Both the dental pulp and periodontal ligament contain nociceptors. Nociceptive output in these areas is triggered by changes in pressure and the effect of inflammatory mediators. THERE ARE AT LEAS 29 TYPES NERVOUS RECEPTORS IN THE PERIODONTAL LIGAMENTS ALONE
Pulpitis THE ARTICLE DOES AN EXCELLENT REVIEW OF THIS INFORMATION THAT IS ESSENTIAL BUT WELL UNDERSTOOD BY DENTISTS, UNFORTUNATELY THIS IS OFTEN A MYSTERY TO PHYSICIANS
Pulpitis is the term used to describe pain because of inflammation of the dental pulp, and it is usually due to dental caries. Inflammation of the pulp leads to accumulation of extracellular fluid, inflammatory mediator release, and vasodilatation, which causes an elevation of pressure within the pulp chamber, which is a non-compliant space. The pressure increases further as venous stasis and eventually pulp necrosis occur, with release of inflammatory mediators and necrotic cell contents. Elevated pressure and inflammatory chemicals activate nociceptors in the pulp chamber causing pain.
Reversible pulpitis is defined as a transient pain in response to specific stimuli (hot, cold, sweet), which occurs when the pulp is inflamed. These symptoms resolve when the cause of the inflammation is treated. The pain of reversible pulpitis may be described as fleeting, shooting, stabbing, or sensitive.
Irreversible pulpitis is characterized by spontaneous pain, which may be worsened by or persist following the removal of a stimulus such as heat or cold. It is an indicator of incipient pulpal necrosis. The pain of irreversible pulpitis is often described as persistent, throbbing, dull, or aching. It may be worsened by physical activity and head movement.
Pulpal pain is often poorly localized as the inflammation is restricted to the pulp chamber and is thus not affecting proprioceptive nerve fibers, which are located in the periodontal ligament. It is common for patients to be unable to localize the exact source of the pain. Pulpal pain may respond to simple or opioid-based analgesics, but the pain of irreversible pulpitis will not resolve until pulpal necrosis has occurred or the pulpal tissue has been mechanically removed (by endodontic treatment).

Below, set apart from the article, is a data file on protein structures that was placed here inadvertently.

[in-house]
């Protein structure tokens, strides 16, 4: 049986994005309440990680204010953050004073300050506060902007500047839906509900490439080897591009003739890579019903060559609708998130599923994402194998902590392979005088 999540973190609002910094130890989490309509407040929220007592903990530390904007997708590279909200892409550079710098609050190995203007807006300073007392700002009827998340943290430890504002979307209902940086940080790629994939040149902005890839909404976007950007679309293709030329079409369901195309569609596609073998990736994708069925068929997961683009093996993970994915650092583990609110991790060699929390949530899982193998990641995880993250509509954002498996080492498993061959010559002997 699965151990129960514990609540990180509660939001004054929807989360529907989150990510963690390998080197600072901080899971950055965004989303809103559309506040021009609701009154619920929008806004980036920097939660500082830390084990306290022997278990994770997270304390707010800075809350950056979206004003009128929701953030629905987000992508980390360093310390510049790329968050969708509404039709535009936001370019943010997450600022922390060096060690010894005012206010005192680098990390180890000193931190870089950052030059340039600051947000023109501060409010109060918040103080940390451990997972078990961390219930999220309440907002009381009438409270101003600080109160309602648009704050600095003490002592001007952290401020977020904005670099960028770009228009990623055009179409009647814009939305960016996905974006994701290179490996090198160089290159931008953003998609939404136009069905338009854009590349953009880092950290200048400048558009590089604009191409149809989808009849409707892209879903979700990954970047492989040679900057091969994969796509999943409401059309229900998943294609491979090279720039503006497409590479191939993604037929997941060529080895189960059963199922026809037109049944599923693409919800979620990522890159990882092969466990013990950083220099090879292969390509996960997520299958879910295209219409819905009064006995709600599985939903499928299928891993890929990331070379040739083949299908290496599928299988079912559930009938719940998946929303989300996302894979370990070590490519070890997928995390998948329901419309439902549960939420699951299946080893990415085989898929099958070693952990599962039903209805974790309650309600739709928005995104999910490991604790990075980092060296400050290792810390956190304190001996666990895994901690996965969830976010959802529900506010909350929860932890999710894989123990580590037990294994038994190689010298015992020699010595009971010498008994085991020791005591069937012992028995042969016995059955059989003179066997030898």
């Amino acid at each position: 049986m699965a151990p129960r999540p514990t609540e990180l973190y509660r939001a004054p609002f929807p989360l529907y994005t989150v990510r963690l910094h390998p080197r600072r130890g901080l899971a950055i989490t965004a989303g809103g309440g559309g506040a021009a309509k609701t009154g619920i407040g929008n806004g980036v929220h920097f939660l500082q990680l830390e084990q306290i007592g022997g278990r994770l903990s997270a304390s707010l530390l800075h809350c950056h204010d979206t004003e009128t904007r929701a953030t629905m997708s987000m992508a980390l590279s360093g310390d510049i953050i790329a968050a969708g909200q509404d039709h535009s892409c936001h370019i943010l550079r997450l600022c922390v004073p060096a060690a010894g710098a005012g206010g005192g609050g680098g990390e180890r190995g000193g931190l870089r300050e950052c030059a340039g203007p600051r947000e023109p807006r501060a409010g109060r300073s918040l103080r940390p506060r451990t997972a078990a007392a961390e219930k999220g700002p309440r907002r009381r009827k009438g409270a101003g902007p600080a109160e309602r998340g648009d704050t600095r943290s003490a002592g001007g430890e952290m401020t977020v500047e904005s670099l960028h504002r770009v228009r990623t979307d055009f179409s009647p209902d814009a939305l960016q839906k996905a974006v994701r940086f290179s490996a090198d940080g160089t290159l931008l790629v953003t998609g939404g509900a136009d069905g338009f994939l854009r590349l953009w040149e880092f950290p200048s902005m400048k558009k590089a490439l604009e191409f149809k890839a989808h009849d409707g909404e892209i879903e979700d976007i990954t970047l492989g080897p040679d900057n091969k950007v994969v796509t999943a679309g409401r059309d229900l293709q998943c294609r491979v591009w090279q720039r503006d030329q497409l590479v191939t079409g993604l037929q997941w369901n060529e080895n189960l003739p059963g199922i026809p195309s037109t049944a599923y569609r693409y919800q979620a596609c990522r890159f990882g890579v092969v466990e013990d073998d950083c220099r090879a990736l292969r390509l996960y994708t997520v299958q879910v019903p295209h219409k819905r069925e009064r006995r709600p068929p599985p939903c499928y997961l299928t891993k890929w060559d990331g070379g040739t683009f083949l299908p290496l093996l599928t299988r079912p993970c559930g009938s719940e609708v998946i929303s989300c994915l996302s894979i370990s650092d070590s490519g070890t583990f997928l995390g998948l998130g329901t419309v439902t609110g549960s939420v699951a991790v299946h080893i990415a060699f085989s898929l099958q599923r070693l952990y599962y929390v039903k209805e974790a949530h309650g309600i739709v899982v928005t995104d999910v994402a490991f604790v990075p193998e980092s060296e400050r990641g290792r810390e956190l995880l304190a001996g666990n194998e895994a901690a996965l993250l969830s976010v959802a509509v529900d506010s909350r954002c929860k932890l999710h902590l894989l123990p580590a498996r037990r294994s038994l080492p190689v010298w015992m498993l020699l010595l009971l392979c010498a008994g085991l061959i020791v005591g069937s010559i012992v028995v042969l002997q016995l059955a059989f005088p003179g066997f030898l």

If pulpal inflammation and infection reaches the base of the pulp chamber, an area known as the apex or root tip, it may extrude through the apical foramen into the periodontal space. This will cause pain due to stimulation of nociceptors in the periodontal ligament space, and the pain will be well localized due to involvement of periodontal ligament proprioceptive fibers. Extrusion of inflammatory fluid and necrotic cell products into the periodontal space causes pain because of pressure effects, and the tooth will become exquisitely tender to touch or biting. This leads to the pain becoming very well localized, and the source of pain may be readily identified by gentle tapping on the tooth. When inflammation and infection has progressed through the apical foramen, it is described as a periapical abscess.
Dental infection may progress into the bone, under the oral mucosa or into soft tissue spaces, and form an abscess or spreading infection, with resultant ongoing pain.
Cracked Tooth Syndrome
Cracked tooth syndrome occurs when a crack has occurred in the dental hard tissues and reaches the pulp chamber. The crack is usually not visible to the naked eye. Pain because of cracked tooth syndrome is classically intermittent, provoked on biting or releasing biting on a hard object, and is notoriously difficult to diagnose. It may be described as sharp or sensitive, and is usually related to mastication. The tooth may also become sensitive to hot and cold stimuli. It is thought that the pain is due to fluid shifts within the dentine tubules, which are generated due to pressure differences as the crack opens and closes during mastication. It can be extremely difficult to diagnose.